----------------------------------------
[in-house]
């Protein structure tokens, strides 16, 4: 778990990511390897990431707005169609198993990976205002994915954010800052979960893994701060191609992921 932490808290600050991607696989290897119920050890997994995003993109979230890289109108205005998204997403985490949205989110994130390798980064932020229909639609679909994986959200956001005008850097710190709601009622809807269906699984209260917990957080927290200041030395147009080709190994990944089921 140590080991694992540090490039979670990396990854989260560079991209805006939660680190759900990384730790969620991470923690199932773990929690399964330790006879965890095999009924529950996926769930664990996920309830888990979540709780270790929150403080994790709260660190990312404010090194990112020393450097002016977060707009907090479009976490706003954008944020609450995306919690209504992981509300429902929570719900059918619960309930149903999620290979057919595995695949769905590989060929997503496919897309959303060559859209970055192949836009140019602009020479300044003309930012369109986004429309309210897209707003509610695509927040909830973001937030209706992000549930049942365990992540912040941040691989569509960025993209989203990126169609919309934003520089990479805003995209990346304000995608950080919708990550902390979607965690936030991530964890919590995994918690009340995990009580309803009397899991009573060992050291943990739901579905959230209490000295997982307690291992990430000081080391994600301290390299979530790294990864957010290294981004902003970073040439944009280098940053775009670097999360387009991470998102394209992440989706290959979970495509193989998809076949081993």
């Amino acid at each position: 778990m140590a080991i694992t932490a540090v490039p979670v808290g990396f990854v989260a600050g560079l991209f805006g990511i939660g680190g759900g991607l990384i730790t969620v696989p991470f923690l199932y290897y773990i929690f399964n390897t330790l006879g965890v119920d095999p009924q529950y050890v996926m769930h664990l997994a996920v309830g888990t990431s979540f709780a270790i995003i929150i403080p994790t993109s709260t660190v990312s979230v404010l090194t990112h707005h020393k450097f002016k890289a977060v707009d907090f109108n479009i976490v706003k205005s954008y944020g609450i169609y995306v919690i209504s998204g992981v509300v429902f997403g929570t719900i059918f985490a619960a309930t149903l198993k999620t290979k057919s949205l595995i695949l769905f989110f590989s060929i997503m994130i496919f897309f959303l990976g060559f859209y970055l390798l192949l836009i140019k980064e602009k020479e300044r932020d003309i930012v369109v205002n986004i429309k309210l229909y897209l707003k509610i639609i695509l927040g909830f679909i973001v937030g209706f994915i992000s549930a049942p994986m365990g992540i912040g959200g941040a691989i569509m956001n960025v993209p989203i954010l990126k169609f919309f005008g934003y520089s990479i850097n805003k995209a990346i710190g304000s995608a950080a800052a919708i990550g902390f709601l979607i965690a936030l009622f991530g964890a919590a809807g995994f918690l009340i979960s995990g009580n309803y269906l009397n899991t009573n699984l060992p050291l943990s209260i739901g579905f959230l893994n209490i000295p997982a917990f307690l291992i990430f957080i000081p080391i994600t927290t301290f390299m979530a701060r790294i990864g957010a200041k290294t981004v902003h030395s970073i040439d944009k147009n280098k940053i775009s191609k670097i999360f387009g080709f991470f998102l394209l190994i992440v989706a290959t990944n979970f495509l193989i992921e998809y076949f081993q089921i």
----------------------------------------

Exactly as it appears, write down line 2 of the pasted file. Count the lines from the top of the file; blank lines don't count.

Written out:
């Protein structure tokens, strides 16, 4: 778990990511390897990431707005169609198993990976205002994915954010800052979960893994701060191609992921 932490808290600050991607696989290897119920050890997994995003993109979230890289109108205005998204997403985490949205989110994130390798980064932020229909639609679909994986959200956001005008850097710190709601009622809807269906699984209260917990957080927290200041030395147009080709190994990944089921 140590080991694992540090490039979670990396990854989260560079991209805006939660680190759900990384730790969620991470923690199932773990929690399964330790006879965890095999009924529950996926769930664990996920309830888990979540709780270790929150403080994790709260660190990312404010090194990112020393450097002016977060707009907090479009976490706003954008944020609450995306919690209504992981509300429902929570719900059918619960309930149903999620290979057919595995695949769905590989060929997503496919897309959303060559859209970055192949836009140019602009020479300044003309930012369109986004429309309210897209707003509610695509927040909830973001937030209706992000549930049942365990992540912040941040691989569509960025993209989203990126169609919309934003520089990479805003995209990346304000995608950080919708990550902390979607965690936030991530964890919590995994918690009340995990009580309803009397899991009573060992050291943990739901579905959230209490000295997982307690291992990430000081080391994600301290390299979530790294990864957010290294981004902003970073040439944009280098940053775009670097999360387009991470998102394209992440989706290959979970495509193989998809076949081993």